Individual throttle bodies build

Discussion in 'Technical' started by Rutger, Apr 30, 2013.



    Awesome setup .

  2. ABZ300

    ABZ300 G

    WOW, just WOW

    Enough said :)

  3. Rutger

    Rutger New Member

    Thanks everyone for the compliments and the warm welcoming! I'll try to answer the questions.

    Uneducated question: What is the difference in running individual throttle bodies over a single air flow control per bank.?

    -You mean running 2 TB's instead of 6? Well the direct advantage of using a separate TB per cylinder is that it allows for faster engine response. The closer to the valves the better. Motorcycles almost always have ITB's because the response is critical to handling. ITB's pose a restriction within the intake but that can be used for good, the way in which the valve moves dictates the way in which air flows inside the port. In my setup, like on every serious race car I ever saw, the butterfly valve moves towards the lower portion of the port. Because the fuel is injected to that same side, the angled stance of the butterfly valve dictates the air to move along this side and adhere to the lower side of the port. It takes the fuel along improving mixing. If this setup is not used, and the butterfly valve opens 'sideways' within the port the engine can easily misfire.

    'Build me one for my zed, except with open trumpets. Then i can load it up with a direct port nitrous kit'

    -I could make that easily. A friend has a 48mm Jenvey ITB kit he's no longer going to use, along with some 48mm bends. I could build upon them, may not even require mods to the valve covers just the coils would be a problem. 48mm ID is kinda big for a turbo engine but would do no harm on a seriously build NA with long duration/high lift cams.

    'Rutger does his stuff with plenty of thought and importantly, IMAGINATION!
    It's this kind of imagination and can-do scratch building nous that I admire so much.
    Makes "cheque-book" mods seem so meh.

    Performance gains, or not, gets my salute!!'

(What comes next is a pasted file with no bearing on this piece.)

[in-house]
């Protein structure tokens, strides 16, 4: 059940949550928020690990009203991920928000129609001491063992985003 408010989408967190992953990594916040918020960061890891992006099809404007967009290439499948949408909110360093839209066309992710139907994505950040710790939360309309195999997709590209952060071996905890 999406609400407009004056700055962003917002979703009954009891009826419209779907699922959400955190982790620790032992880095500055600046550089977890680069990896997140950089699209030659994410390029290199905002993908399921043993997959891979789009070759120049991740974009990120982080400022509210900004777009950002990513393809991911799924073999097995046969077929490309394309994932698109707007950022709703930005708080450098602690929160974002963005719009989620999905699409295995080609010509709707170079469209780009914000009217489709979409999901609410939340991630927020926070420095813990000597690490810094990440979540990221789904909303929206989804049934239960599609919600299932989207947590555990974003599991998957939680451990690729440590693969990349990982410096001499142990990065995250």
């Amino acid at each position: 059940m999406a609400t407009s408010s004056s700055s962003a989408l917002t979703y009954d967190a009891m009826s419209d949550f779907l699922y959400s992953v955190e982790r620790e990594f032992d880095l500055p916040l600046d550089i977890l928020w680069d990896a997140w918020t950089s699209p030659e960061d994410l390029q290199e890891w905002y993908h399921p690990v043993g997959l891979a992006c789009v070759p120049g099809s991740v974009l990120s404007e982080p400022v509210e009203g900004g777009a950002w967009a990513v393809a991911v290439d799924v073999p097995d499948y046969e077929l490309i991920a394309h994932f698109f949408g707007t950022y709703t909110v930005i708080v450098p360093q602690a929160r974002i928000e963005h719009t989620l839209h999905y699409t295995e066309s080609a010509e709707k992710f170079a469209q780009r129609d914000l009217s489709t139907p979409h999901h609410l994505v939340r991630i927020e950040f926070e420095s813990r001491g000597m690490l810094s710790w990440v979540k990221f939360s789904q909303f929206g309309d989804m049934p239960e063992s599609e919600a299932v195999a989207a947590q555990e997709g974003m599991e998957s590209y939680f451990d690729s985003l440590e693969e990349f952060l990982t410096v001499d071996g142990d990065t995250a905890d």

-Yeah I needed to think out of the box for this one. Hold the parts in your hand, look at how it could or must fit. Put it away and do the same 3 weeks later. After a year repeating that everything finds a place.

    People told me the valve covers could not be welded, they would warp and crack. Well, I cut them, welded them without cracking or warping and now they're fitted they haven't given a sweat of oil. Another problem with the fuel rail. The housings of the TB's interfered with the injector caps and the bolts holding them. So I cut a small part out of the TB's housing, and replaced the philips bolts with countersunk allen bolts. It works.

    I don't understand noone did this before me. The other 2 setups (the nitrous NA one and the blue one with the fake carbon plenum) are far less complicated than mine and the blue one don't fit the stock bonnet.
  4. tassuperkart

    tassuperkart Its a lie I tell you!

    I think the answer to this is reasonably clear.

    Firstly, very few have the necessary nouse and imagination to begin with.
    Not to mention having the necessary facilities, machinery, equipment, time and knowledge to fabricate.

    ITB's, even in a straight configuration are complicated and fiddly. Not to mention expensive. They require a lot of sorting out with regards to linkages and balance especially when not valanced together.

    Next, the performance gains from the stock setup v's this ITB setup, IMHO will be incremental at best and indeed, the shortening of the inlet throats ahead of the valves will shift any gains in the ordinary everyday driving zone from accoustic tuning to well above a useful rpm range.
    This is not to say the engine will falter. half an extra psi in boot will nicely cover it, but subjective dyno testing will certainly show a measureable loss in low to midrange power in an NA for a given state of tune.
    Ignoring obvious production issues, this is why the stock system is designed as it is. Promote low and midrange driveability at the small expense of top end.
    Apart from very low down around idle, (which doesnt really matter anyway in this kind of instance) the stock intake system does not lack any throttle response worth noting.

    When you balance up the advantages of ITB's against the obvious, (and not so obvious) less than positive issues mentioned above, its no wonder very few, if any fabricators will devote the time, money and effort required. As rutger says himself, literally hundreds of hours have gone into the production of this marvelous bit of handcrafting!
    The stock manifold may want for some subtle massaging to better optimise it across the board (Mungyz's modded inlet rails for a start) but its not too bad a bit of clobber when the sums are actually done given the monetary and practical restraints of a mass produced passenger car.
    Its well proven NOT to be much of a hindrance in even stupidly high rpm and boosted performance so again, IMHO there is really not sufficient incentive to redesign.

    I love your work Rutger and even if this artwork results in an across the board LOSS of HP and response, its worth the effort for the exercise alone!!

    Drive on bravely into the world Dutchman!!!!

  5. gmbrezzo

    gmbrezzo Moderator

    Thanks for the informed responce. Helps me understand more.
    So in short is improves responce and more controlled fuel disipation.
    Doesn't actually improve HP other than more efficent fuel vapour transport.
  6. SuperZ

    SuperZ Resident Z lunatic

    Hey Rutger welcome to aus300

    Some GREAT WORK THERE MATE - When are you doing mine!